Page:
All Hallow's Eve; it doesn't really change much year in year out, and unfortunately neither does the list of movies you're supposed to watch either. Not to diss on ol' Michael Myers (this one, not this one) and while Halloween is a brilliant movie, it's not exactly inspired viewing come October 31.
So in light of this we've compiled a list of the Highsnobiety team's favorite movies to watch on that fateful night each year. Some are classics, some are left of field, and some aren't even really scary at all. Nevertheless each film lends it's own distinct creepy/terrifying/dark/(insert angst-ridden adjective here) take.
So cosy up and get on that Netflix and thrill tonight with our favorite movies to watch on Halloween.
The Babadook (2014)
Director: Jennifer Kent
The Babadook is the best horror film slash psychological thriller I've seen in a long while. I wasn't expecting too much from a low-budget horror from Australia – and the directorial debut of Jennifer Kent – but it absolutely came through, both in terms of effects and theme.
The plot centers around a character from a creepy children's book, The Babadook, who comes to life and terrorizes the home of a depressed widow and her only son. The Babadook embodies the grief, depression and difficulty of solo parenting faced by the film's lead character, Amelia (Essie Davis), and the story is about her internal struggle to free herself from his ghoulish grasp. It's absolutely terrifying, and deeply satisfying.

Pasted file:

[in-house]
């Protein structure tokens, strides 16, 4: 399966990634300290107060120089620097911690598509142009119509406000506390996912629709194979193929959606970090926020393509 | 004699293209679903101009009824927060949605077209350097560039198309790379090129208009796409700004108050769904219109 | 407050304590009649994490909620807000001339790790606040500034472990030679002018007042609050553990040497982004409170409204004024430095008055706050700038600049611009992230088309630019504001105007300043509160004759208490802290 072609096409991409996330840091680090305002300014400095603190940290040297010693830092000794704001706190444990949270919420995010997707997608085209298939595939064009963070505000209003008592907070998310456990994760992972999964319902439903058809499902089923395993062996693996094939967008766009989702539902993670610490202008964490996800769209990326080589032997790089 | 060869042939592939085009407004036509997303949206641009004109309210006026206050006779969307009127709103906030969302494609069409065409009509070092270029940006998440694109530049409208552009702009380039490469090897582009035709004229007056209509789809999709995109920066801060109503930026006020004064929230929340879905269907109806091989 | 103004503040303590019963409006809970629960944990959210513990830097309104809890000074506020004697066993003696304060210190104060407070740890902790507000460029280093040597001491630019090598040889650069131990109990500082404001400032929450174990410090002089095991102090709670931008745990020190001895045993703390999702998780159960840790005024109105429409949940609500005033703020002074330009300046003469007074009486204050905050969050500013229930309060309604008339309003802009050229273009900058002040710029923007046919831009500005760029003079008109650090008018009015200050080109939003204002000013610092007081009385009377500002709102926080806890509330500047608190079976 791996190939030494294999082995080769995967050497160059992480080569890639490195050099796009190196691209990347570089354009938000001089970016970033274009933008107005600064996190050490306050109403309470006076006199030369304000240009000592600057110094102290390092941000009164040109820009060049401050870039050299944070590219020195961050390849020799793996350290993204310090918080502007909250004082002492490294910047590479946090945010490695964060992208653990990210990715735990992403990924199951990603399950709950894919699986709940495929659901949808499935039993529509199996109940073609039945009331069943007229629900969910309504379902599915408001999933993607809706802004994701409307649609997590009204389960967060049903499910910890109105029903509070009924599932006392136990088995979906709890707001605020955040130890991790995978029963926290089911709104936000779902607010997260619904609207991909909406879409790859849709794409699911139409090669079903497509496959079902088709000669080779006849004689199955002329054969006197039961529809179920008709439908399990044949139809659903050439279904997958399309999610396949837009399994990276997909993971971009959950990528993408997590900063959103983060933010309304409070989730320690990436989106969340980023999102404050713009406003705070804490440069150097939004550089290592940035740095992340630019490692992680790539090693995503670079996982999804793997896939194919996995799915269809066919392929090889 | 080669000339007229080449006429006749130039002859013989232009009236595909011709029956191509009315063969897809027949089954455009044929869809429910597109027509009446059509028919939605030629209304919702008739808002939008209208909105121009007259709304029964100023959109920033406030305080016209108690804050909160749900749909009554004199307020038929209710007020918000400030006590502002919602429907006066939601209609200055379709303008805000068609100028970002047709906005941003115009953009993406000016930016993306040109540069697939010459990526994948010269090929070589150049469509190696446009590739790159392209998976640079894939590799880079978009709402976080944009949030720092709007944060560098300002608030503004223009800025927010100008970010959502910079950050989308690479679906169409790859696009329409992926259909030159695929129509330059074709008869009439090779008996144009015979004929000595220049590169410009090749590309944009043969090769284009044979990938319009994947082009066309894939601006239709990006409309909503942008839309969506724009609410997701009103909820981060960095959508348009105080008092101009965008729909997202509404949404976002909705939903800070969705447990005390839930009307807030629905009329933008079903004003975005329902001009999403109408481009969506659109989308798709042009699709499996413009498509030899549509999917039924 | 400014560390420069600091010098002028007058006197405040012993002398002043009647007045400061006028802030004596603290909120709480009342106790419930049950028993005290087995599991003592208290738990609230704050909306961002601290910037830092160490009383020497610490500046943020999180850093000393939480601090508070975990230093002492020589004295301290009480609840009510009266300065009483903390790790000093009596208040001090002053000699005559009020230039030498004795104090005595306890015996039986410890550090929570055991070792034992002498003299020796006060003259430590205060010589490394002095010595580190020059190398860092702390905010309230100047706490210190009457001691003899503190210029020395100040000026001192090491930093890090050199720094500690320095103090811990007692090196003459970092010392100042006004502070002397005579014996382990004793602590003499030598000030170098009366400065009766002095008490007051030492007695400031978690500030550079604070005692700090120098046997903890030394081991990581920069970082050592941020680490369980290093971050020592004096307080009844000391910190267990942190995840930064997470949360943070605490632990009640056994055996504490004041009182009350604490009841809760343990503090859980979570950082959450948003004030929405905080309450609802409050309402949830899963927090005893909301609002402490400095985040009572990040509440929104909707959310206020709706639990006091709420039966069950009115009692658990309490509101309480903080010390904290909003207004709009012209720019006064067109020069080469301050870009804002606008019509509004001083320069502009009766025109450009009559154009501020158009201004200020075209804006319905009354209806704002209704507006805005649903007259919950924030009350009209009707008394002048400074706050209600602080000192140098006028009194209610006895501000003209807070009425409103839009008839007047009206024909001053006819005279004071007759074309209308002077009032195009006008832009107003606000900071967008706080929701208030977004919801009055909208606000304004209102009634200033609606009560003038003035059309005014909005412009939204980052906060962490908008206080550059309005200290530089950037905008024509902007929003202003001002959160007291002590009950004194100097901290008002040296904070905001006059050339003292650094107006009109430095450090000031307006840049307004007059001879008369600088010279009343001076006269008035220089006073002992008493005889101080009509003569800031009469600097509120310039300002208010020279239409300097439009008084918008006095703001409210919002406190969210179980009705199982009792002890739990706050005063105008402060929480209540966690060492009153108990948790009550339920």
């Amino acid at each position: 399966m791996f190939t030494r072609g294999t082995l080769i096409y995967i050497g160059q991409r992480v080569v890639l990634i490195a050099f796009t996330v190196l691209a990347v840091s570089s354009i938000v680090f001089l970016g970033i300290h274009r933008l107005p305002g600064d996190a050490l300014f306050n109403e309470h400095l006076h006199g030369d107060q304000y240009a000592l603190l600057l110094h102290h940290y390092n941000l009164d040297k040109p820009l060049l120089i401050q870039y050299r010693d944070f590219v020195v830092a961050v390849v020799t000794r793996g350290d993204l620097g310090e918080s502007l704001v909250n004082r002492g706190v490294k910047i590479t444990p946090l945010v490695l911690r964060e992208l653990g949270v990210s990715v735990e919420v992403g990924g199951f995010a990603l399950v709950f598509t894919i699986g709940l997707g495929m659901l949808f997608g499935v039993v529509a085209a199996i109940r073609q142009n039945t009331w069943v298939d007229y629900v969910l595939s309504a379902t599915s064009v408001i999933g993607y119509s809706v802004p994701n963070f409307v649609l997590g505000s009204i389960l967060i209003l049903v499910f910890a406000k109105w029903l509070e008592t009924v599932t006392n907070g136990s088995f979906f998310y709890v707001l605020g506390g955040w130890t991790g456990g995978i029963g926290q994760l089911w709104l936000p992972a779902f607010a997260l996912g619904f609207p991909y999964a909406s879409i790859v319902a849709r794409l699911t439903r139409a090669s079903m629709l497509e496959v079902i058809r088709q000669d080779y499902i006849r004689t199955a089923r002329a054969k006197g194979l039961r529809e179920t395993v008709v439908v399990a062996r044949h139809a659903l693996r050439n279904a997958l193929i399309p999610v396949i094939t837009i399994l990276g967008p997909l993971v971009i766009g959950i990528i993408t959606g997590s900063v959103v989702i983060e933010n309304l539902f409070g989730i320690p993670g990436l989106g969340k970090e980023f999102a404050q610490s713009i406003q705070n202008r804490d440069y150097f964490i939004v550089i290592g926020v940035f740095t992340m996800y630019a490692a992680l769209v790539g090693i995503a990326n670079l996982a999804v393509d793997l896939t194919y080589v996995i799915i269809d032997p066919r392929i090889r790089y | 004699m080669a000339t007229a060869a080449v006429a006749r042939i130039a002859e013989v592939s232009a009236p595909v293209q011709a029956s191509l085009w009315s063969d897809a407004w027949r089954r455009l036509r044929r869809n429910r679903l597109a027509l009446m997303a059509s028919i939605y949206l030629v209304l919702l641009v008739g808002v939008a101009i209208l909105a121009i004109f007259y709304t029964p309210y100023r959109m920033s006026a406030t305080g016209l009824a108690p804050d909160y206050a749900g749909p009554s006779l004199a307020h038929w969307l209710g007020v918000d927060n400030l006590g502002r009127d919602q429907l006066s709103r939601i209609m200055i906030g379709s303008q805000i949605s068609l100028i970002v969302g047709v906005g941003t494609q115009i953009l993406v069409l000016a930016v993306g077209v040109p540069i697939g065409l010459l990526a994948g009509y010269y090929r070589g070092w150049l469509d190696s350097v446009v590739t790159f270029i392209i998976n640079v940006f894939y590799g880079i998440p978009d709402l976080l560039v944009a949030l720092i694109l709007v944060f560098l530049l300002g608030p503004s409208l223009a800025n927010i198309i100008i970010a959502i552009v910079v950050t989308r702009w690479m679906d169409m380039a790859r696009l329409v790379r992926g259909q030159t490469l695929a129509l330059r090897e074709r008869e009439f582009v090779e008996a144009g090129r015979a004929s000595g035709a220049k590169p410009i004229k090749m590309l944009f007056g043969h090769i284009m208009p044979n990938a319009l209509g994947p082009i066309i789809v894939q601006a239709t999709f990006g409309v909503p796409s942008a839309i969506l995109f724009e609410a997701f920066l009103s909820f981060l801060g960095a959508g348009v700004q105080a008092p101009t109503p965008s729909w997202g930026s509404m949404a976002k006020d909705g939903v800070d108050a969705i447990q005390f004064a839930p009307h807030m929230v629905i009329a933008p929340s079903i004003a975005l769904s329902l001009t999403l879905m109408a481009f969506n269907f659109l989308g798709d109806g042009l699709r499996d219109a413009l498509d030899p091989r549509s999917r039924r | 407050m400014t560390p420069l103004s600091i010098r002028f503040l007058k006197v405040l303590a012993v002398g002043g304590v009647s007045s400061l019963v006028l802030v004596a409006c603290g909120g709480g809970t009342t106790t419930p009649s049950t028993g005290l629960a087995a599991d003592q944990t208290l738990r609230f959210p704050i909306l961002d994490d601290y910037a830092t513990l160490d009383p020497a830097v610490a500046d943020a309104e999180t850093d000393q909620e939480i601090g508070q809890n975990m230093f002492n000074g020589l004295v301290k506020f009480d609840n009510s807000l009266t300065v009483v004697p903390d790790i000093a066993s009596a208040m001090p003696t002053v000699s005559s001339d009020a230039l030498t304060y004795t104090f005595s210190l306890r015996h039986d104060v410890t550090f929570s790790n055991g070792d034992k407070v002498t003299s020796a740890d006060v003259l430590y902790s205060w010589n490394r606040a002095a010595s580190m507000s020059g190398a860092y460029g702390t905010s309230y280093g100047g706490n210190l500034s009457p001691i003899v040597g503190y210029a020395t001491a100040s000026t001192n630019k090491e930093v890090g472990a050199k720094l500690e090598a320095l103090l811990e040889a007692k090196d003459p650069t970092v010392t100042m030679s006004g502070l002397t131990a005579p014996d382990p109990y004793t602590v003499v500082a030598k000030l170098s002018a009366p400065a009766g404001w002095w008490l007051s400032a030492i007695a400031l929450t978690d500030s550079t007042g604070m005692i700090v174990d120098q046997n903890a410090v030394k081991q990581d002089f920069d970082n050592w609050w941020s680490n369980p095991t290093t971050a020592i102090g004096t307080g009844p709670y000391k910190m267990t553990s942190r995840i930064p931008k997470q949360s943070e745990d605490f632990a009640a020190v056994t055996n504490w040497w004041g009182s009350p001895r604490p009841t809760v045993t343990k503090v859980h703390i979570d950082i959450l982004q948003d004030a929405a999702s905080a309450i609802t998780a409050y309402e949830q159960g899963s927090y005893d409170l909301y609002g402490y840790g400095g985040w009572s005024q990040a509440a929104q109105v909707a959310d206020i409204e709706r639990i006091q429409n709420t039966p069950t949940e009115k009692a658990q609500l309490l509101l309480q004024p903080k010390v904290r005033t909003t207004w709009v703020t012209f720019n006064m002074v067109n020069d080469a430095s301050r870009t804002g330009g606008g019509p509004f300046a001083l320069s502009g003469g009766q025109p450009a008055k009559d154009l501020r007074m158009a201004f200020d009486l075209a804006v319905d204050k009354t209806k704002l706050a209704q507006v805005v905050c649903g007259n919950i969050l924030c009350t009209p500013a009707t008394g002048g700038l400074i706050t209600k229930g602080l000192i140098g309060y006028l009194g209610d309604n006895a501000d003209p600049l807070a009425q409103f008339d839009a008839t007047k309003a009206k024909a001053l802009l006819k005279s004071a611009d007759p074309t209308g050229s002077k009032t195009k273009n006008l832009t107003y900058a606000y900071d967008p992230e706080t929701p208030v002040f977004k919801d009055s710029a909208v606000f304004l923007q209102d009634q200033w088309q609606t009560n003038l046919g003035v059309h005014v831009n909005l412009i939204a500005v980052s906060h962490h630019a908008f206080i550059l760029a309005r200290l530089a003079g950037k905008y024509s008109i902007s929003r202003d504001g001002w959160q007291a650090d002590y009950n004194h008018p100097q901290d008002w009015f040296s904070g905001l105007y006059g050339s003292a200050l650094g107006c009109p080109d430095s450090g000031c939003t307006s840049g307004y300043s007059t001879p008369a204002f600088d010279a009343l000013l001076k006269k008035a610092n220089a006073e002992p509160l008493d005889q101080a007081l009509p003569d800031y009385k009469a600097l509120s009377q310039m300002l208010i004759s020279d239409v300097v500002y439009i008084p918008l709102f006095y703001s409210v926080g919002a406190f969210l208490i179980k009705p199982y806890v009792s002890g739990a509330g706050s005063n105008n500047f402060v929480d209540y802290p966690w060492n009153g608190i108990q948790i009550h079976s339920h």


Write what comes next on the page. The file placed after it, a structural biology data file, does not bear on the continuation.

Director: Rob Reiner
For me, a good horror film is something that could actually happen to a person. Rob Reiner's film, Misery, illustrates this point perfectly. Inclement weather? Check. Traffic accident? Check. The kindness of a stranger? Check. And with that, you have the set-up for the film which eventually finds writer, Paul Sheldon (James Caan), holed up and recovering in the house of Annie Wilkes (Kathy Bates).
Since it's in the horror/thriller genre, Paul has much more to worry about than just his car accident and his circumstances eventually lead to a torture scene so gruesome that it cost the film its original director and caused legendary screenwriter, William Goldman, to say years later, "I could not fucking believe it! I mean, I knew she wasn’t going to tickle him with a peacock feather, but I never dreamt such behavior was possible. And I knew I had to write the movie.”
The Ring (2002)
Director: Gore Verbinski
I never figured that a girl who’s been chilling in water and has refrained from brushing her hair could be so damn terrifying. Also, I’m now eternally afraid of anything resembling a well and can’t swim in the dark, due to which I’ve missed plenty naughty skinny dipping opportunities. Don’t even get me started on the Japanese version.
Director: Dario Argento
There are few films that capture the sensation of being trapped in a nightmare as well as Suspiria. The normal laws of time and space do not apply in this tale of a sinister ballet school; dark hallways open into rooms full of jagged barbed wire, maggots rain from the ceiling without warning and blood inexplicably pours out of characters mouths from unseen wounds. And the real kicker is that the movie is so strikingly beautiful that you truly can’t look away.